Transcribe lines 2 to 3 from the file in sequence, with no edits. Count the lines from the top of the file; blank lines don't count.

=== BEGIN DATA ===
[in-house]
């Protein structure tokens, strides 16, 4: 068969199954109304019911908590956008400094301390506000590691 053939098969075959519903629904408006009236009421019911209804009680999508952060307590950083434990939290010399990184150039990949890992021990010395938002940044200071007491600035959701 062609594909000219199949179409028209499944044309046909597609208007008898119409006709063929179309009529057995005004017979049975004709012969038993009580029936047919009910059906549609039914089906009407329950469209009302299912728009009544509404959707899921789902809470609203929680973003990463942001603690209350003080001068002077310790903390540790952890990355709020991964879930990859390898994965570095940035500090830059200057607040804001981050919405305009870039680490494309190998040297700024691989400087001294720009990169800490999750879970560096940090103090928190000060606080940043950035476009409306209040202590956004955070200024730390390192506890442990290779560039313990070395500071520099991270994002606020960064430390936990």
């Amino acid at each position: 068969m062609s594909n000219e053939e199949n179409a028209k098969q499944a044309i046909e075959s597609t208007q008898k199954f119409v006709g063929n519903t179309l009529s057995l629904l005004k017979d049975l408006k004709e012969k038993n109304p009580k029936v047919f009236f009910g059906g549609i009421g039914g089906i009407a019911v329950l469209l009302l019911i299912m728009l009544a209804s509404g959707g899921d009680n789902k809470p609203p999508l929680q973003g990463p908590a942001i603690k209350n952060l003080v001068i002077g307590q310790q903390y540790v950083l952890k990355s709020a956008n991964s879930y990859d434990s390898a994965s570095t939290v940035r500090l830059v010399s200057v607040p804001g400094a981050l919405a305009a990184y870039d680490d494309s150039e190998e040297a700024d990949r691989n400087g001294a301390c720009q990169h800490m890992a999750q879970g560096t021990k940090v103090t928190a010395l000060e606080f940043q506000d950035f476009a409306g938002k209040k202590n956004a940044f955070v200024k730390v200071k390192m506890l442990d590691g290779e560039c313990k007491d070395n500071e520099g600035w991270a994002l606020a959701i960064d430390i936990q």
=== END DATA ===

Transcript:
């Protein structure tokens, strides 16, 4: 068969199954109304019911908590956008400094301390506000590691 053939098969075959519903629904408006009236009421019911209804009680999508952060307590950083434990939290010399990184150039990949890992021990010395938002940044200071007491600035959701 062609594909000219199949179409028209499944044309046909597609208007008898119409006709063929179309009529057995005004017979049975004709012969038993009580029936047919009910059906549609039914089906009407329950469209009302299912728009009544509404959707899921789902809470609203929680973003990463942001603690209350003080001068002077310790903390540790952890990355709020991964879930990859390898994965570095940035500090830059200057607040804001981050919405305009870039680490494309190998040297700024691989400087001294720009990169800490999750879970560096940090103090928190000060606080940043950035476009409306209040202590956004955070200024730390390192506890442990290779560039313990070395500071520099991270994002606020960064430390936990």
């Amino acid at each position: 068969m062609s594909n000219e053939e199949n179409a028209k098969q499944a044309i046909e075959s597609t208007q008898k199954f119409v006709g063929n519903t179309l009529s057995l629904l005004k017979d049975l408006k004709e012969k038993n109304p009580k029936v047919f009236f009910g059906g549609i009421g039914g089906i009407a019911v329950l469209l009302l019911i299912m728009l009544a209804s509404g959707g899921d009680n789902k809470p609203p999508l929680q973003g990463p908590a942001i603690k209350n952060l003080v001068i002077g307590q310790q903390y540790v950083l952890k990355s709020a956008n991964s879930y990859d434990s390898a994965s570095t939290v940035r500090l830059v010399s200057v607040p804001g400094a981050l919405a305009a990184y870039d680490d494309s150039e190998e040297a700024d990949r691989n400087g001294a301390c720009q990169h800490m890992a999750q879970g560096t021990k940090v103090t928190a010395l000060e606080f940043q506000d950035f476009a409306g938002k209040k202590n956004a940044f955070v200024k730390v200071k390192m506890l442990d590691g290779e560039c313990k007491d070395n500071e520099g600035w991270a994002l606020a959701i960064d430390i936990q």